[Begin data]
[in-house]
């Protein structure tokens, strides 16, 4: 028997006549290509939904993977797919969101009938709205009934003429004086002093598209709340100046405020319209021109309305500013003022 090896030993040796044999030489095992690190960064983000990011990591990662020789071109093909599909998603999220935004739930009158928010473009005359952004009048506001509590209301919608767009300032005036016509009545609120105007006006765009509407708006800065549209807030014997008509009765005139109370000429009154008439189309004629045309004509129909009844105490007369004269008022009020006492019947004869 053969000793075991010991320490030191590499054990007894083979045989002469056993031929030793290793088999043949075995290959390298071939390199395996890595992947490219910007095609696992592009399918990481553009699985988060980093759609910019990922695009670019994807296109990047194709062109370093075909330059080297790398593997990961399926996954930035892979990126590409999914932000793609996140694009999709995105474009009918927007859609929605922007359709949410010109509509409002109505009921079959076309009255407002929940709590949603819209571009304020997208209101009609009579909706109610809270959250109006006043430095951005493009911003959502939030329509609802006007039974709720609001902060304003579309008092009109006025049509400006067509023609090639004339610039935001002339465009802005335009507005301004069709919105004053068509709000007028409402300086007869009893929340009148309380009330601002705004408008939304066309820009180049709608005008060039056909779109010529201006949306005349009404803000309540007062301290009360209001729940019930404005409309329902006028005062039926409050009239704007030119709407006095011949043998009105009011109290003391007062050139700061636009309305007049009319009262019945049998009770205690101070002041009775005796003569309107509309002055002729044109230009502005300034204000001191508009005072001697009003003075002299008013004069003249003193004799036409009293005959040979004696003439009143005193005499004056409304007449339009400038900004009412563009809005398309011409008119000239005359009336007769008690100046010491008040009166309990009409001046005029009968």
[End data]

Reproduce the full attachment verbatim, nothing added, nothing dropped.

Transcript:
[in-house]
């Protein structure tokens, strides 16, 4: 028997006549290509939904993977797919969101009938709205009934003429004086002093598209709340100046405020319209021109309305500013003022 090896030993040796044999030489095992690190960064983000990011990591990662020789071109093909599909998603999220935004739930009158928010473009005359952004009048506001509590209301919608767009300032005036016509009545609120105007006006765009509407708006800065549209807030014997008509009765005139109370000429009154008439189309004629045309004509129909009844105490007369004269008022009020006492019947004869 053969000793075991010991320490030191590499054990007894083979045989002469056993031929030793290793088999043949075995290959390298071939390199395996890595992947490219910007095609696992592009399918990481553009699985988060980093759609910019990922695009670019994807296109990047194709062109370093075909330059080297790398593997990961399926996954930035892979990126590409999914932000793609996140694009999709995105474009009918927007859609929605922007359709949410010109509509409002109505009921079959076309009255407002929940709590949603819209571009304020997208209101009609009579909706109610809270959250109006006043430095951005493009911003959502939030329509609802006007039974709720609001902060304003579309008092009109006025049509400006067509023609090639004339610039935001002339465009802005335009507005301004069709919105004053068509709000007028409402300086007869009893929340009148309380009330601002705004408008939304066309820009180049709608005008060039056909779109010529201006949306005349009404803000309540007062301290009360209001729940019930404005409309329902006028005062039926409050009239704007030119709407006095011949043998009105009011109290003391007062050139700061636009309305007049009319009262019945049998009770205690101070002041009775005796003569309107509309002055002729044109230009502005300034204000001191508009005072001697009003003075002299008013004069003249003193004799036409009293005959040979004696003439009143005193005499004056409304007449339009400038900004009412563009809005398309011409008119000239005359009336007769008690100046010491008040009166309990009409001046005029009968």